Monday, March 11, 2013

Lesson - Learning from Everybody

Hello Goodbye
by Amy LV

Click the arrow to hear me read this poem to you.

Students - In our old neighborhood, there lived a man who walked backwards.  Up and down the sidewalks he would go, fast and without talking.  We didn't know him, but we wondered about him.  Today, ten years later, I find myself still wondering about him. When I sat to write on a blank piece of paper, he appeared.  Why?  I'm not sure.  It may because we were talking about him the other day.  It may because I've been reading THE BIG ORANGE SPLOT by D. Manus Pinkwater, first published in 1977, aloud a lot lately. This book celebrates living in your own way, and I admire people who do that.

Sometimes when we see something different, our first reaction is to dislike it or to make fun of it or to turn away.  But if we think more deeply, we will often have a different reaction, perhaps one of admiration.

Do you know someone who may seem unusual in some way?  What can you find to admire?  What can you learn?  What can you write?  (Remember not to write something that will hurt someone else; words are powerful.)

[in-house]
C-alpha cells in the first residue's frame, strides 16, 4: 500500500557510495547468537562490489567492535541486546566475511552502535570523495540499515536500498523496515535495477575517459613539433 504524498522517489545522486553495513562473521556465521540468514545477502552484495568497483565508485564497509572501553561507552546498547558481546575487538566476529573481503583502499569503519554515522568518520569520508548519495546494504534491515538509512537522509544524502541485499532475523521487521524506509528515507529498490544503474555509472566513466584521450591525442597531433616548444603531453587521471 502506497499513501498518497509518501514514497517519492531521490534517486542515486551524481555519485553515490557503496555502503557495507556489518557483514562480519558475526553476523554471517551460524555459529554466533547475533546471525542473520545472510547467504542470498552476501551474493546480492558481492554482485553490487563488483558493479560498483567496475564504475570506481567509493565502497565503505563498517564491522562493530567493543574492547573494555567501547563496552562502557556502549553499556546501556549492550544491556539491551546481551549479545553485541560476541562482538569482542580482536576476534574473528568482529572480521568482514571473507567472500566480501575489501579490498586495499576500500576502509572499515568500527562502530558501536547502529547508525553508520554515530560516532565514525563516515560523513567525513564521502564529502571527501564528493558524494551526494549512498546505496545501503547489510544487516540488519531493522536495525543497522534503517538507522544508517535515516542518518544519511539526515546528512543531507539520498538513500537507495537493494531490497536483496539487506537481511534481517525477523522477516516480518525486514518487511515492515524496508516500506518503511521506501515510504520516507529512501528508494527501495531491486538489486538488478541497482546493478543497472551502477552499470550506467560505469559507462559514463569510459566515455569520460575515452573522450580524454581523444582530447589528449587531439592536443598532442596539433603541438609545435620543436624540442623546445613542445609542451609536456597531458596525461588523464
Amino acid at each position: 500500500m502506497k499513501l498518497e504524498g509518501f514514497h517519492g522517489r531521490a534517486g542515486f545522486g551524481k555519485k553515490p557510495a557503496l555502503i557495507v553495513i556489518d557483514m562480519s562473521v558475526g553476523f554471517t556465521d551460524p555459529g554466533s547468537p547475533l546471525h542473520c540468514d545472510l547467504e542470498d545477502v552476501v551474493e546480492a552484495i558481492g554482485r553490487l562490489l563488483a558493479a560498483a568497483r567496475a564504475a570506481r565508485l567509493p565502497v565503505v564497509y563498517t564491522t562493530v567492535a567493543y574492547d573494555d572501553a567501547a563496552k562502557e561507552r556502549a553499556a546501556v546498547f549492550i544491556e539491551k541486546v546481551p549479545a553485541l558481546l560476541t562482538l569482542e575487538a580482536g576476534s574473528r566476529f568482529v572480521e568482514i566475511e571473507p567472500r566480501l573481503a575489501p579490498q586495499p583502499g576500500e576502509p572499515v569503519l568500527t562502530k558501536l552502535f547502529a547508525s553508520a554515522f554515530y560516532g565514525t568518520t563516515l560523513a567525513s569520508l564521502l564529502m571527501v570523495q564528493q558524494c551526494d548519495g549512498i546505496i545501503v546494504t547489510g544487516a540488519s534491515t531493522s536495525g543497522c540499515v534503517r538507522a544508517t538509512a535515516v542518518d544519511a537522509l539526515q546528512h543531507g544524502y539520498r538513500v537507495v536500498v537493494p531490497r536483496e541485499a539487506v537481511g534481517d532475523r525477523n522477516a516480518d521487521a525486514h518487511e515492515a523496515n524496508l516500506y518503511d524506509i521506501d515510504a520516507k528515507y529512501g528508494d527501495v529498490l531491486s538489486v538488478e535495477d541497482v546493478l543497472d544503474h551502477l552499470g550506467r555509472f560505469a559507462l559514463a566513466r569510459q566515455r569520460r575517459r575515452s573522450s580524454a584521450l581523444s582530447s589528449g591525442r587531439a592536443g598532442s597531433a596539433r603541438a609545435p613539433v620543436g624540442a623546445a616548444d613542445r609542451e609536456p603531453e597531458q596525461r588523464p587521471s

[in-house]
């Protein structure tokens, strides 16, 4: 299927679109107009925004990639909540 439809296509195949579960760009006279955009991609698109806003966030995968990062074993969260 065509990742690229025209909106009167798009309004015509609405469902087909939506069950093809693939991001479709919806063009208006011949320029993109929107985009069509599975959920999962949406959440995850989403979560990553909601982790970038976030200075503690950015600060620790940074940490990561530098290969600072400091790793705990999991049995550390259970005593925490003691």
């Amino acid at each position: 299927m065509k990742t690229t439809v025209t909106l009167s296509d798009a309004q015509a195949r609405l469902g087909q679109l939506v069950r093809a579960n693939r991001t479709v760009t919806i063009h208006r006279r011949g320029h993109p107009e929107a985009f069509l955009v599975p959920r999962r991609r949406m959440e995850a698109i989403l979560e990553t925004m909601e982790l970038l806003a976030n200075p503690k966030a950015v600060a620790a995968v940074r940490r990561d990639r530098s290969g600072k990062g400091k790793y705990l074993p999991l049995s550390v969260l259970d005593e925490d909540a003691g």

The structure of  this poem is quite simple.  It's written in a conversational style, almost as if the speaker is telling you a secret.  And there's a bit of rhyme too.  You may have noticed that the whole first part, the first nine lines, pretty much describe the backwards-walking-man. But as the poem zeroes in toward the ending, in those last four see the connection in the speaker's heart.

I am so happy to welcome Angela Stockman to Sharing Our Notebooks, my blog about writers notebooks, this month.  Visit here to take a peek inside her notebooks and leave a comment to be entered into a drawing to win one of her favorite books!

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  1. As a mom of a child who is different in many ways, I especially appreciate the last 3 lines of this poem. Acts of acceptance, inclusion, and even simple acknowledgement are quite powerful. Thank you, Amy.

  2. I read this yesterday & thought I'd commented, sorry! Amy it's so lovely to address this issue in a poem. We have several children who struggle with being very 'different' at school, & it's tough to help the others be more inclusive. There's very little bullying that goes on, but children need to be taught that different is okay, as you spoke about here. Thank you!